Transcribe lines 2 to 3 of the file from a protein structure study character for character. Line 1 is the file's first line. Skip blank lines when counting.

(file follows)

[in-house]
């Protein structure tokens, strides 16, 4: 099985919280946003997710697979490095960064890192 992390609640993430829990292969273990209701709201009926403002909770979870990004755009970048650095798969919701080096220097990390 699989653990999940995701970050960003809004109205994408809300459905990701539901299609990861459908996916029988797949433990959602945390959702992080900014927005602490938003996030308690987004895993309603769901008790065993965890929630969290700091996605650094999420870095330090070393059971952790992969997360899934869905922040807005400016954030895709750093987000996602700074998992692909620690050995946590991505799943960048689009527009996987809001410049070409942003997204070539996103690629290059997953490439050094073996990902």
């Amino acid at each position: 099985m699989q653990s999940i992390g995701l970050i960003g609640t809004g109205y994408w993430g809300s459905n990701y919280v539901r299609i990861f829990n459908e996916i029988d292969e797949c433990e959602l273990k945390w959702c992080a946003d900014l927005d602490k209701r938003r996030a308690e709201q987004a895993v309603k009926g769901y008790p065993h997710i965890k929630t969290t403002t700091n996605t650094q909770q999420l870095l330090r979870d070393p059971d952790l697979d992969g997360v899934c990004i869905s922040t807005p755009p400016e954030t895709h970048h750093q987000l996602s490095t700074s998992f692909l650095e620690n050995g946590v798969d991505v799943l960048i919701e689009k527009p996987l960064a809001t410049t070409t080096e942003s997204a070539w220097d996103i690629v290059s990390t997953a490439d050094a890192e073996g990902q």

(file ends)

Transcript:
């Protein structure tokens, strides 16, 4: 099985919280946003997710697979490095960064890192 992390609640993430829990292969273990209701709201009926403002909770979870990004755009970048650095798969919701080096220097990390 699989653990999940995701970050960003809004109205994408809300459905990701539901299609990861459908996916029988797949433990959602945390959702992080900014927005602490938003996030308690987004895993309603769901008790065993965890929630969290700091996605650094999420870095330090070393059971952790992969997360899934869905922040807005400016954030895709750093987000996602700074998992692909620690050995946590991505799943960048689009527009996987809001410049070409942003997204070539996103690629290059997953490439050094073996990902």
């Amino acid at each position: 099985m699989q653990s999940i992390g995701l970050i960003g609640t809004g109205y994408w993430g809300s459905n990701y919280v539901r299609i990861f829990n459908e996916i029988d292969e797949c433990e959602l273990k945390w959702c992080a946003d900014l927005d602490k209701r938003r996030a308690e709201q987004a895993v309603k009926g769901y008790p065993h997710i965890k929630t969290t403002t700091n996605t650094q909770q999420l870095l330090r979870d070393p059971d952790l697979d992969g997360v899934c990004i869905s922040t807005p755009p400016e954030t895709h970048h750093q987000l996602s490095t700074s998992f692909l650095e620690n050995g946590v798969d991505v799943l960048i919701e689009k527009p996987l960064a809001t410049t070409t080096e942003s997204a070539w220097d996103i690629v290059s990390t997953a490439d050094a890192e073996g990902q």